We first ate at a Boston’s in Dawson Creek, B.C., Canada in 2008 on our way to Alaska. Since then we’ve eaten at them everywhere from Jacksonville, FL, to Antigonish, N.S., Canada on our way to Newfoundland. And from Tucson, AZ to Fairbanks, AK, and a number of places in between. And it’s always good.
We both love their crust. It’s made in-house every day and is dusted with cornmeal that gives it a crispy crunch on the outside and a slightly chewy inside. The perfect mix.
We always get the Mama Meetza with pepperoni, spicy Italian sausage, ham, and ground beef, and cheddar and mozzarella cheeses. Very good.
We got the big Family size so we’d have plenty of leftovers, and to finish it off, we each had one of those ‘mini’ desserts that many restaurants now serve. Jan had the Strawberry Cheesecake and I had the Hot Apple Crisp, the perfect end to a very nice meal.
Heading back toward the park, we stopped off at a couple of RV parks along the way to drop off some bundles of Gypsy Journals newspapers. One of them, Crown Villa RV Resort, was very nice. Every site had a lockable storage building, as well as a shielded area for the hookups and a garbage can with on-site garbage pickup every day. Very classy. Guess they don’t want you to have to look at your neighbors sewer hose.
Getting back to our park area, we stopped off at the hardware store so I could get some more compression ferrules to redo a couple of the tubing connections on my new water filter install.
Then afterwards we went next door to the Shell station for cappuccinos. I had noticed the other that they had Jan’s favorite Pumpkin Spice flavor, so we decided to finish off the night that way.
The High Desert Museum and Lava Butte . . .
Originally posted June 19, 2011
We drove back through Bend to The High Desert Museum, about 5 miles south of town.
They’ve got a number of inside and outside animal exhibits, including this Chuckwalla desert lizard,
a Gila Monster,
a Grey Fox (OK, why are grey foxes red? What color are red foxes?),
a Prairie Falcon,
and a River Otter.
It turns out that this Bobcat
and this Lynx
are sitting like this, patiently staring at their access doors, waiting to be fed. They know when it’s feeding time.
In another building, they had this highly-detailed 1920’s era sawmill, It took the builder 25 years to build it, and it even works.
Jan really enjoy the display of old quilts. This ‘Star’ quilt dates from 1875,
and this ‘Silk Fan’ quilt is from 1890.
We spent a couple of hours wandering through all the many exhibits, and really enjoyed it. The High Desert Museum is small, but very well done.
Leaving the Museum, we drove a couple of miles down the road to the Lava Lands National Forest. We’d been driving past here for the last week or so, and this was our chance to explore further.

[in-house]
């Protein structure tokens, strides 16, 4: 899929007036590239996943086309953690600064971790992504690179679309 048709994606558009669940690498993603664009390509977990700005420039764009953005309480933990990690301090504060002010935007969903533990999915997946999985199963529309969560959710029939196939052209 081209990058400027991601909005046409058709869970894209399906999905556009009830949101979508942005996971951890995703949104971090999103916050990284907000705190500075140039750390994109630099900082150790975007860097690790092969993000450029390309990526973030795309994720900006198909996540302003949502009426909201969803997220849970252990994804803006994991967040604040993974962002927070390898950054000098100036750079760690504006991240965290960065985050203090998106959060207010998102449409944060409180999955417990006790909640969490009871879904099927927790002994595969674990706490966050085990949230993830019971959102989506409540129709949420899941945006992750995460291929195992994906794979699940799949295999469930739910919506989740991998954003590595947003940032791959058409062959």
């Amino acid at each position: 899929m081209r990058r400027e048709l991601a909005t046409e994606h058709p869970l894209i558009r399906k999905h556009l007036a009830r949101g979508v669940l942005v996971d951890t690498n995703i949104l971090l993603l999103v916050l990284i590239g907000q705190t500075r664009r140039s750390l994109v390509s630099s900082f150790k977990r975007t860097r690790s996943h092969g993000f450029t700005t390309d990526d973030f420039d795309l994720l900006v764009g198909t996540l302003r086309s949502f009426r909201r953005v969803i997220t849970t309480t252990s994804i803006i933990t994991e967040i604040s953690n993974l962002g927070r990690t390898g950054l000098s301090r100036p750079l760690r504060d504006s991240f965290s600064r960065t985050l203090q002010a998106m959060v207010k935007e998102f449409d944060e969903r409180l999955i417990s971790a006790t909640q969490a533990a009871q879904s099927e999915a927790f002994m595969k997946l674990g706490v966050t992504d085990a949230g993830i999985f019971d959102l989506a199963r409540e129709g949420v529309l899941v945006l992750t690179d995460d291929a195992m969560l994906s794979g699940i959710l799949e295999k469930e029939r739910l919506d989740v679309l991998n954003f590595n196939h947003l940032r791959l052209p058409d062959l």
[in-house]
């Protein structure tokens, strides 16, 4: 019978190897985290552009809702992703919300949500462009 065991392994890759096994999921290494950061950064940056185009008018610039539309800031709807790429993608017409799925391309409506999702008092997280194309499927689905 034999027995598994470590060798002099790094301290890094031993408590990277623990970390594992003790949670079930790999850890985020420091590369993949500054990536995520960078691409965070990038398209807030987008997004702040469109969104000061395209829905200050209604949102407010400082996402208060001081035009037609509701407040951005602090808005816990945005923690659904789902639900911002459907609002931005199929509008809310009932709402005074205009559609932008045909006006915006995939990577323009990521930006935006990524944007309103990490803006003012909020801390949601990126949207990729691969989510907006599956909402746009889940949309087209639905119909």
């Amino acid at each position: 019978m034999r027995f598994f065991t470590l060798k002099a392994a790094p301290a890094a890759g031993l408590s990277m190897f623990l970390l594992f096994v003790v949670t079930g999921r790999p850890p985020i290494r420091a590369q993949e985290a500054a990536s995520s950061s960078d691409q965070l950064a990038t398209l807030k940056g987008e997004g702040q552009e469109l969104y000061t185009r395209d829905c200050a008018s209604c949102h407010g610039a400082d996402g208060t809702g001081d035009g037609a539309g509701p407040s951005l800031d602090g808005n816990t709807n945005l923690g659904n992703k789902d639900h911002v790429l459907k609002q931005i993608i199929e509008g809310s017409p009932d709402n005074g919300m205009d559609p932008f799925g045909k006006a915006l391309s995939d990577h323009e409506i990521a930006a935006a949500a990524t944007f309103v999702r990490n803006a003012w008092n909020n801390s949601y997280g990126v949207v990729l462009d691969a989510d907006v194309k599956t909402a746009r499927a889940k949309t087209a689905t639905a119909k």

We drove up to the entrance gate, and found out something the tourist brochure or the website hadn’t told us.
You have to have an appointment to drive to the top of the butte. There are only 10 parking spaces up there, so they ration access.
We got there about 3:10, and the time given us was 3:45. The gate guard gave us slip of paper with our time on it, and told us we could start up at 3:40. So we parked in the nearby lot and read. Jan always has a book at the ready, and I had my new Kindle with me.
At 3:40 we started our 8% grade climb up the narrow road. They don’t allow buses or RV’s up here, and meeting oncoming vehicles was very interesting.
Getting to the top, we found a nicely laid out parking area, and a Ranger checking our appointment slips. In fact, as we were getting out of our truck, the ranger was sending someone back down the road who had come up too early.
Since our slip said we had to leave at 4:15, we started our climb up to the top of the hill. It was a steep 100 foot trek.
It was interesting to see all the ground squirrels zipping around the lava fields, and although you weren’t supposed to feed them, it was obvious that they were expecting to be fed.
Getting to the top, and still a little breathless, we were able to look back at the parking lot,
and down into the crater itself.
You can get a better idea from this aerial view that shows the roadway spiraling up the butte. The visitor’s center is located about 1 o’clock in this photo, along the rim of the crater.
Looking around we could see other examples of other volcanoes in the area.
Coming back down the butte with 5 minutes to spare, we were able to look out over the lava fields that still surround the area from the eruption over 7000 years ago.
Reaching the bottom a little after 4 pm, we decided to head back into Bend to have dinner once more at Red Robin. This is one of the best places around to get a burger, and even better, the delicious steak fries that come with your burger are unlimited. Of course the burgers are so big, you really don’t have any room for more fries, or dessert, for that matter.
While I was there, I tried logging in to their free Wi-Fi signal with my Kindle, and it worked with no problems. More and more it looks like the problem may be with my Cradlepoint router. Of course, my Blackberry and HP laptop can log in to it just fine.
Nick Russell can log in to his Cradlepoint just fine, too, although he has a CTR-1000 and I have a 500. The tell may be when we getting together with Nick and Terry later this week, and I try to log in to his router, and he tries to log in to mine.
We’ll see what happens.
We finally got home about 6 pm, a great last tourist day here in central Oregon.
Thought for the Day:
Never try to outsmart your common sense.